A campaign against disconnections launched at the House of Commons was told that in the West Midlands - parts of which have seen a tough line on non- payment of bills - disconnections have been accompanied by a 'very dramatic' rise in the incidence of infectious diseases such as dysentery and hepatitis A, which are associated with bad hygiene.
Health specialists drew parallels with the prevalence of cholera 150 years ago. John Middleton, director of public health for Sandwell health authority in the West Midlands, said the Victorians recognised 'the need to provide safe, wholesome water supplies for everybody, rich and poor. Water disconnection is something we should not tolerate in a civilised society.'
The campaign, launched by Helen Jackson, the Labour MP for Sheffield Hillsborough, but also backed by Liberal and Conservative MPs, was a result of 200 signing a Commons motion drawing attention to the trebling of disconnections since 1990. In 1990-91, there were 7,273; for 1991-92 there were 21,586. Health specialists say the trend is still upward.
According to one estimate, at least 55,000 people each year seek help from Citizens' Advice Bureaux over water debts.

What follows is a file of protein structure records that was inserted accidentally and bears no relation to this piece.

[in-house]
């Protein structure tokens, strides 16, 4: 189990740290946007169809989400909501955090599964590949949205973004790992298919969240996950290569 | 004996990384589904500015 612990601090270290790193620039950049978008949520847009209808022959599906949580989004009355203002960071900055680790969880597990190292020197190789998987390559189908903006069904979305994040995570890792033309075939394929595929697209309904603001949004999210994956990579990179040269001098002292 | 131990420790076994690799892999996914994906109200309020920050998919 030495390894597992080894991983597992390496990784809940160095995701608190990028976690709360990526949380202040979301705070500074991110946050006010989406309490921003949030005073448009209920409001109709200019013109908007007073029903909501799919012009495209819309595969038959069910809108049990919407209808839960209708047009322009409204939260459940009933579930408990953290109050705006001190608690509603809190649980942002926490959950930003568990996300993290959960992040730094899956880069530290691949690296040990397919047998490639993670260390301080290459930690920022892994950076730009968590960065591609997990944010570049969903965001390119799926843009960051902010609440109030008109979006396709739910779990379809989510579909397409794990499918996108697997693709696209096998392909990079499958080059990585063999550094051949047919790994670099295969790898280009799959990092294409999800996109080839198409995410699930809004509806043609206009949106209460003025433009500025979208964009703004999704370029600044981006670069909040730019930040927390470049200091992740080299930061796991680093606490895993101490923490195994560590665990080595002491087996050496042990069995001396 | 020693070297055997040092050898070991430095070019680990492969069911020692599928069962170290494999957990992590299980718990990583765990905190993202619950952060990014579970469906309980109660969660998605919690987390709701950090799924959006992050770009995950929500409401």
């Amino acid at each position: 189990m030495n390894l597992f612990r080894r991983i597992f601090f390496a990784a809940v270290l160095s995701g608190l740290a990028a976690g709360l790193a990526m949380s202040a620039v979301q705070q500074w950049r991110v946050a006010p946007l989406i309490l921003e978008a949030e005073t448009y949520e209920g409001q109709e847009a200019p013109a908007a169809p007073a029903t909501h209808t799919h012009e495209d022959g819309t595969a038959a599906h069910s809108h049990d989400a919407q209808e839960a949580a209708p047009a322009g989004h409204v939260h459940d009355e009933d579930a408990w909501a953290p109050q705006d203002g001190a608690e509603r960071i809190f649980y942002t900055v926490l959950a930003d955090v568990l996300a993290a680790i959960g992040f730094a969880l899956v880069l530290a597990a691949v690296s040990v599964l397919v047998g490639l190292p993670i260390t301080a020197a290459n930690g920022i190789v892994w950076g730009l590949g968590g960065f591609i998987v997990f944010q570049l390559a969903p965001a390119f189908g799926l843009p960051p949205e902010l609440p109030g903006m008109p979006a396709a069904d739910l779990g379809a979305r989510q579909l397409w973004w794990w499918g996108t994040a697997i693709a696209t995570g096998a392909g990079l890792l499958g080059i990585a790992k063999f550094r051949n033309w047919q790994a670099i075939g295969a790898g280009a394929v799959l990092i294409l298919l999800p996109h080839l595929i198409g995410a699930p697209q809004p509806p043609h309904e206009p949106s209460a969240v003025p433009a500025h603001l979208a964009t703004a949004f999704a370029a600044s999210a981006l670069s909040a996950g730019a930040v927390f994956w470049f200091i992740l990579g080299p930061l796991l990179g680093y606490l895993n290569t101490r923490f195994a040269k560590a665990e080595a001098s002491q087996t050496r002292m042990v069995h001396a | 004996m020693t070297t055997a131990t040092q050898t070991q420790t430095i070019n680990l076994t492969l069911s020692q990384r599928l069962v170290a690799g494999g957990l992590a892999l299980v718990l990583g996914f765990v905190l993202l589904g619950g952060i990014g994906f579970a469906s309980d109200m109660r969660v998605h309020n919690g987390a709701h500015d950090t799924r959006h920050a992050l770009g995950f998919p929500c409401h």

The call to outlaw disconnections in England and Wales - they are illegal in Scotland - was backed by the Institution of Environmental Health Officers and the National Association of Citizens' Advice Bureaux. It was also supported by the Fire Brigades Union.
The institution accused the water companies of using 'indiscriminate' disconnections, 'without . . . apparently any shred of concern', as a way of deterring potential non-payers and 'pleasing their shareholders'.
Howard Price, an assistant secretary, said it was 'ridiculous' that by cutting off water the companies were making a house unfit for human habitation and a statutory nuisance under housing and environmental laws.
'Health officers have been put in an impossible position. It is quite inappropriate that private companies should render tens of thousands of homes unfit for human habitation for their own commercial reasons.'
In the West Midlands, residents of a high-rise block in Smethwick left excreta in corridors and threw it out of windows after 1 in 20 flats was disconnected. Mr Middleton said in 1991 and 1992 there was a 'marked rise' in disconnections in Sandwell, with 1,400 households losing their supply. Over this period cases of hepatitis and dysentery rose tenfold.
Ofwat, the industry regulating body, said the rapid payment of many bills after disconnection showed customers were unwilling rather than unable to pay.
However, advice bureaux and customer service committees estimated that 'won't pay' customers amounted to between 1 and 5 per cent of the non-payers. Speedy payment often meant 'robbing Peter to pay Paul'.Reuse content